To illustrate, former President Clinton famously said, "I did not have sexual relations with that woman," [Miss Lewinsky]. This specific statement was discussed in advance with Clinton's inner circle, and WJC insisted that being the recipient of a BJ was NOT having sexual relations, which expression is/was limited to the old in & out. His advisors expressed extreme skepticism about whether this non-denial denial would be accepted by the American public*. But at least arguably his statement was not a lie. During other times when he was accused of various nefarious acts or schemes, he would respond, "There is no evidence of that." Again, he was not denying the conduct, just pointing out that there was no publicly-available evidence that he did whatever it was. As with the BJ comment, he was not lying, which I would suggest is, if not ethical, at least ethically defensible.

The country now breathlessly watches the trial of one J. Smollett in Chicago, who, time after time denies that his transaction with the two Africans was not what everybody knows it was. Is it too much to expect the American public will reject and ostracize this lying bastard, or have "we" become so desensitized to prevarication that this will be treated as just someone accused doing what accused people do?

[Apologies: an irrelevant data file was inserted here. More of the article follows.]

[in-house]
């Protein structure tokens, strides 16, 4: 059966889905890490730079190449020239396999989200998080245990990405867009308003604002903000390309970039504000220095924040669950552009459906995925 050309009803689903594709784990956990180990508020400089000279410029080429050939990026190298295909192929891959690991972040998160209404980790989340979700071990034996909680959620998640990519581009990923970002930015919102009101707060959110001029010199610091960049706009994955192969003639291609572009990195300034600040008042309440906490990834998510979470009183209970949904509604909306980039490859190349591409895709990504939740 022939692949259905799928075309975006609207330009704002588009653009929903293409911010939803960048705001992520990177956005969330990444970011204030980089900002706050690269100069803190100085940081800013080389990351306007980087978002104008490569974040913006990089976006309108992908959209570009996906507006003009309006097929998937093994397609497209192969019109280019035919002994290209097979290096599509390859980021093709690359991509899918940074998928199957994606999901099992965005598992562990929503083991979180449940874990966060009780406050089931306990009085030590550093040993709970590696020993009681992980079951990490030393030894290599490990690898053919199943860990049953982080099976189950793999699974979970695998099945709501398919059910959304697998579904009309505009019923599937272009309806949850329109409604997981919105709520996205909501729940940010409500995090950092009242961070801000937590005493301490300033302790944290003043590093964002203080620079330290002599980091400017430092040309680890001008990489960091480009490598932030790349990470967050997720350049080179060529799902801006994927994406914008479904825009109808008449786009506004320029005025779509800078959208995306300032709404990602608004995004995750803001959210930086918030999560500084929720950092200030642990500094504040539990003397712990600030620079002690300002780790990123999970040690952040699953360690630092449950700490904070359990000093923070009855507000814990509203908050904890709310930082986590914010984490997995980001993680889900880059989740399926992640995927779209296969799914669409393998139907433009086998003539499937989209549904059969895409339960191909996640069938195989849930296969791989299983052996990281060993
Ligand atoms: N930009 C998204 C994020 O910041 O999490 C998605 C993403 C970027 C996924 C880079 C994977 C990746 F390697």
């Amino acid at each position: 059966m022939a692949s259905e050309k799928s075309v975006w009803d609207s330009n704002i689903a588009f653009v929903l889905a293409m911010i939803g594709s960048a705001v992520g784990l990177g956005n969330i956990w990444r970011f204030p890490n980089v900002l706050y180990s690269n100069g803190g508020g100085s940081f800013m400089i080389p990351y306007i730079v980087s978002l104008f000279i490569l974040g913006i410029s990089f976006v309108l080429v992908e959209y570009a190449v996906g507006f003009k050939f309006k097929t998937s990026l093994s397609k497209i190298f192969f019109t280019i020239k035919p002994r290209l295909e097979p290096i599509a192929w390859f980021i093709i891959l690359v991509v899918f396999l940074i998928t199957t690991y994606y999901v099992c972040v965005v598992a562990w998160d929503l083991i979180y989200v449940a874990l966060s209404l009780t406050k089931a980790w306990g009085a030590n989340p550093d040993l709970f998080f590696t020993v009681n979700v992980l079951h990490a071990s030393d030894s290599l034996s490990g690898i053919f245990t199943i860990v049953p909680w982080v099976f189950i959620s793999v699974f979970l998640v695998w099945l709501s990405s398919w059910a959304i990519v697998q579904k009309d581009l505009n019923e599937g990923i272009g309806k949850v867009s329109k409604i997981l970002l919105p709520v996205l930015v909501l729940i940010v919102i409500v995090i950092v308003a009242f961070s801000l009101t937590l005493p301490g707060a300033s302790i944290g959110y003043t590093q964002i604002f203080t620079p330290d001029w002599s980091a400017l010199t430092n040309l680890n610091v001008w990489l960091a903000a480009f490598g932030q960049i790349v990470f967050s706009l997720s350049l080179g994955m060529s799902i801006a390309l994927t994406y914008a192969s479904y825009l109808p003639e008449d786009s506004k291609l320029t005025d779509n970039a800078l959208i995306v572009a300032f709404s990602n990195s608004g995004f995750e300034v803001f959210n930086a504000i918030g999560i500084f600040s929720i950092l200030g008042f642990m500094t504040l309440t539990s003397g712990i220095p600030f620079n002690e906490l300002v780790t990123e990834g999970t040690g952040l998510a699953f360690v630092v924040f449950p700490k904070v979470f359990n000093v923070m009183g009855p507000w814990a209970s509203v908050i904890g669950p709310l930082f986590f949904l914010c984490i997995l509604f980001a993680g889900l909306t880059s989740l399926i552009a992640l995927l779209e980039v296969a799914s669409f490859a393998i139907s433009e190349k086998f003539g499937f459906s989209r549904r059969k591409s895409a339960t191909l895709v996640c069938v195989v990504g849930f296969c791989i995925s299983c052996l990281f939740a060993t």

It is clear that few politicians are punished for their public lies, even when they are obviously lying at the moment when they speak. J. Biden (46th President of the United States) claimed on more than one occasion that he had never discussed his son's foreign business activities with that son. Literally Un-Believable. And yet....he gets a pass.

Everyone expects lawyers when acting in their capacity as advocates to lie all the time. We expect sales people to lie.

But shouldn't we demand that Journalists tell the truth? That they not present information in a way that is intended to deceive.? That they not word their stories in such a way that slants reality? And what about "normal people"? Actors, business people, and anyone speaking publicly for any reason.

Lying is evil. People who lie publicly should be shunned.
_________________________________
* Ironically, Clinton's definition of "having sex" was generally accepted at the time when this whole episode was in the news. Having sex is fucking, and other forms of sexual adventurism were sexual, perhaps, but having sex only referred to having sex. It was only later, when the Gay Mafia insisted that oral and anal sex were indeed, "having sex" that Clinton had to decline to defend himself on this basis.
Has Mexico paid for the wall yet?
 

Fort Fun Indiana

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It was only later, when the Gay Mafia insisted that oral and anal sex were indeed, "having sex" that Clinton had to decline to defend himself on this basis.
You were doing so well, until this steaming turd.
 

ding

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The predictable surprises of moral relativity. The gift that keeps on giving.